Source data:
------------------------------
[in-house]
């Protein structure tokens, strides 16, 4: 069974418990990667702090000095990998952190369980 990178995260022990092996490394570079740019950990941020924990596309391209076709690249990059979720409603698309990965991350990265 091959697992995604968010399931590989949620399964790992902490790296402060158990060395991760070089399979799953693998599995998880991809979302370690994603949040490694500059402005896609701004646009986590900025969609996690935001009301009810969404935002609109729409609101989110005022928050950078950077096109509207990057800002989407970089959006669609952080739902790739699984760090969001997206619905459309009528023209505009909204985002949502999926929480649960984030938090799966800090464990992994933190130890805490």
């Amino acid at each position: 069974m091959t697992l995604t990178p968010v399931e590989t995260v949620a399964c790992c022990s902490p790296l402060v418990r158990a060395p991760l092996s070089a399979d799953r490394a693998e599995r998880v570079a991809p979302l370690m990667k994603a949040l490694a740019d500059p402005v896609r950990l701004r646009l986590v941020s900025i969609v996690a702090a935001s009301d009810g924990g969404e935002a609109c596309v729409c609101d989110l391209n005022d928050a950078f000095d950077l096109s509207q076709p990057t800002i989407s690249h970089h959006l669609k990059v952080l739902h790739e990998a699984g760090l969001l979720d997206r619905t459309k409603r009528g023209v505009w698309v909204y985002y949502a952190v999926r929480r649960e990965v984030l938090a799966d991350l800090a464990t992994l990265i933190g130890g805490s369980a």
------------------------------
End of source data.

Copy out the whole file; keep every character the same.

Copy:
[in-house]
């Protein structure tokens, strides 16, 4: 069974418990990667702090000095990998952190369980 990178995260022990092996490394570079740019950990941020924990596309391209076709690249990059979720409603698309990965991350990265 091959697992995604968010399931590989949620399964790992902490790296402060158990060395991760070089399979799953693998599995998880991809979302370690994603949040490694500059402005896609701004646009986590900025969609996690935001009301009810969404935002609109729409609101989110005022928050950078950077096109509207990057800002989407970089959006669609952080739902790739699984760090969001997206619905459309009528023209505009909204985002949502999926929480649960984030938090799966800090464990992994933190130890805490």
């Amino acid at each position: 069974m091959t697992l995604t990178p968010v399931e590989t995260v949620a399964c790992c022990s902490p790296l402060v418990r158990a060395p991760l092996s070089a399979d799953r490394a693998e599995r998880v570079a991809p979302l370690m990667k994603a949040l490694a740019d500059p402005v896609r950990l701004r646009l986590v941020s900025i969609v996690a702090a935001s009301d009810g924990g969404e935002a609109c596309v729409c609101d989110l391209n005022d928050a950078f000095d950077l096109s509207q076709p990057t800002i989407s690249h970089h959006l669609k990059v952080l739902h790739e990998a699984g760090l969001l979720d997206r619905t459309k409603r009528g023209v505009w698309v909204y985002y949502a952190v999926r929480r649960e990965v984030l938090a799966d991350l800090a464990t992994l990265i933190g130890g805490s369980a």